A compact 400-MHz half-wave spoke resonator (HWSR) superconducting crab cavity is being developed for the LHC upgrade. The cavity shape and the LOM/HOM couplers for such a design have been optimized to meet the space and beam dynamics requirements, and satisfactory RF parameters have been obtained. As it is known that multipacting is an issue of concern in a superconducting cavity which may limit the achievable gradient. Thus it is important in the cavity RF design to eliminate the potential MP conditions to save time and cost of cavity development. In this paper, we present the multipacting analysis for the HWSR crab cavity using the Track3P code developed at SLAC, and to discuss means to mitigate potential multipacting barriers. Track3P was used to analyze potential MP in the cavity and the LOM, HOM and FPC couplers. No resonances were found in the LOM couplers and the coaxial beam pipe. Resonant trajectories were identified on various locations in cavity, HOM and FPC couplers. Most of the resonances are not at the peak SEY of Nb. Run-away resonances were identified in broader areas on the cavity end plate and in the HOM coupler. The enhancement counter for run-away resonances does not show significant MP. HOM coupler geometry will be optimized to minimize the high SEY resonance.

  3. Characterization of the non-resonant radiation damping in coupled cavity photon magnon system

    NASA Astrophysics Data System (ADS)

    Rao, J. W.; Kaur, S.; Fan, X. L.; Xue, D. S.; Yao, B. M.; Gui, Y. S.; Hu, C.-M.

    2017-06-01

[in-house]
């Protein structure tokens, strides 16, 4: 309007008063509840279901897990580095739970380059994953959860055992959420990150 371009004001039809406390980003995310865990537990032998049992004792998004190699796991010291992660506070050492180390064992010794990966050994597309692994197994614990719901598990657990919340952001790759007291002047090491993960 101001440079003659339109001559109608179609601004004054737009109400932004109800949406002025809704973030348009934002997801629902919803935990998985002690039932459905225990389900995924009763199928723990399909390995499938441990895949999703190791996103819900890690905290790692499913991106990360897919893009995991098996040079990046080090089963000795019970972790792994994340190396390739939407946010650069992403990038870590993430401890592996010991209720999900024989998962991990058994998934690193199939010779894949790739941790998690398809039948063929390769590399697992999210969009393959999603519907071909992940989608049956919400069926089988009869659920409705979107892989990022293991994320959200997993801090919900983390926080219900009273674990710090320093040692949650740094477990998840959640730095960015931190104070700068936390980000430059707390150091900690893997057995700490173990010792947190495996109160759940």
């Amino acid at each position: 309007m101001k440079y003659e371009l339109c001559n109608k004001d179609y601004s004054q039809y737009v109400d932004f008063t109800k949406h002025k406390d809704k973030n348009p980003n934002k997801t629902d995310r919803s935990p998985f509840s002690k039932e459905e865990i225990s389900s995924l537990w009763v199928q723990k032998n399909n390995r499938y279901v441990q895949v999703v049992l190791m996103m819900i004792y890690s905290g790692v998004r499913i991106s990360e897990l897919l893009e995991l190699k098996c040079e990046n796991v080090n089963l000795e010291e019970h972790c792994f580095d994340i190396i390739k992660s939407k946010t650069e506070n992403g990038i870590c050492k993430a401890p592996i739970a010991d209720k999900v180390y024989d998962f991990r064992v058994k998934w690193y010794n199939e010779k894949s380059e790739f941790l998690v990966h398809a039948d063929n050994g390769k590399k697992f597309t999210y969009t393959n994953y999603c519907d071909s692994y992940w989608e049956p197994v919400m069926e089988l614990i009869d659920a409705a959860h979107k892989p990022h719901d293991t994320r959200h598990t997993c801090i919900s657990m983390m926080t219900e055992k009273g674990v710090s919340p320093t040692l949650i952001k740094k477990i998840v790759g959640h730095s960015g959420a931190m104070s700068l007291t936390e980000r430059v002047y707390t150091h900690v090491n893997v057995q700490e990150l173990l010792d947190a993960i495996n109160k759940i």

We have experimentally investigated the non-resonant radiation damping in the coupled cavity photon-magnon system in addition to the resonant radiation damping which results in the linewidth exchange between the magnon-like and photon-like hybrid modes. The contribution of this non-resonant effect becomes apparent when the cavity photon-magnon resonance frequencies are mismatched. By carefully examining the change in the linewidth and the shift in the magnon resonance as a function of the coupling strength between the cavity photons and magnons, we can quantitatively describe this non-resonant radiation damping by including an additional relaxation channel for the hybridized photon-magnon system. This experimental realization and theoretical modelling of the non-resonant radiation damping in the cavity photon-magnon system may help in the design and adaptation of these systems for practical applications.

  4. Coupled-resonator vertical-cavity lasers with two active gain regions

    DOEpatents

    Fischer, Arthur J.; Choquette, Kent D.; Chow, Weng W.

    2003-05-20

    A new class of coupled-resonator vertical-cavity semiconductor lasers has been developed. These lasers have multiple resonant cavities containing regions of active laser media, resulting in a multi-terminal laser component with a wide range of novel properties.

  5. Selective engineering of cavity resonance for frequency matching in optical parametric processes

    SciTech Connect

    Lu, Xiyuan; Rogers, Steven; Jiang, Wei C.; Lin, Qiang

    2014-10-13

    We propose to selectively engineer a single cavity resonance to achieve frequency matching for optical parametric processes in high-Q microresonators. For this purpose, we demonstrate an approach, selective mode splitting (SMS), to precisely shift a targeted cavity resonance, while leaving other cavity modes intact. We apply SMS to achieve efficient parametric generation via four-wave mixing in high-Q silicon microresonators. The proposed approach is of great potential for broad applications in integrated nonlinear photonics.

  6. Cavity-resonator-integrated guided-mode resonance band-stop reflector.

    PubMed

    Ura, Shogo; Nakata, Masahiro; Yanagida, Kenichi; Inoue, Junichi; Kintaka, Kenji

    2016-06-27